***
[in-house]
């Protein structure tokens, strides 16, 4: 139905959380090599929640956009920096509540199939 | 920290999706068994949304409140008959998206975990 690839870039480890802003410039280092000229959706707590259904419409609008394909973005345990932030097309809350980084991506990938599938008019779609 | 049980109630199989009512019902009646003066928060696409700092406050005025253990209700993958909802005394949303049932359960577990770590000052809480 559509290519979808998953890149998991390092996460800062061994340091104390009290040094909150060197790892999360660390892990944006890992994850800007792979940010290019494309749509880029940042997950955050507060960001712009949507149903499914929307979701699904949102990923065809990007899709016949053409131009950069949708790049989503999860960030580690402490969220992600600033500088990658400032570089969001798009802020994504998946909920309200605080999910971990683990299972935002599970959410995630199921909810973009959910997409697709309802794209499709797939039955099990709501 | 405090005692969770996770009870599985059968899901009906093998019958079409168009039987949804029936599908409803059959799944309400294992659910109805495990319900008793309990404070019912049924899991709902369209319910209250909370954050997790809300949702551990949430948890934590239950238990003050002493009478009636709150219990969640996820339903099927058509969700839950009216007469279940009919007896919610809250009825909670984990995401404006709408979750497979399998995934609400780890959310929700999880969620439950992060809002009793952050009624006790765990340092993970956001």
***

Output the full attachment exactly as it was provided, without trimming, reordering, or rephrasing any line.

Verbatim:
[in-house]
């Protein structure tokens, strides 16, 4: 139905959380090599929640956009920096509540199939 | 920290999706068994949304409140008959998206975990 690839870039480890802003410039280092000229959706707590259904419409609008394909973005345990932030097309809350980084991506990938599938008019779609 | 049980109630199989009512019902009646003066928060696409700092406050005025253990209700993958909802005394949303049932359960577990770590000052809480 559509290519979808998953890149998991390092996460800062061994340091104390009290040094909150060197790892999360660390892990944006890992994850800007792979940010290019494309749509880029940042997950955050507060960001712009949507149903499914929307979701699904949102990923065809990007899709016949053409131009950069949708790049989503999860960030580690402490969220992600600033500088990658400032570089969001798009802020994504998946909920309200605080999910971990683990299972935002599970959410995630199921909810973009959910997409697709309802794209499709797939039955099990709501 | 405090005692969770996770009870599985059968899901009906093998019958079409168009039987949804029936599908409803059959799944309400294992659910109805495990319900008793309990404070019912049924899991709902369209319910209250909370954050997790809300949702551990949430948890934590239950238990003050002493009478009636709150219990969640996820339903099927058509969700839950009216007469279940009919007896919610809250009825909670984990995401404006709408979750497979399998995934609400780890959310929700999880969620439950992060809002009793952050009624006790765990340092993970956001």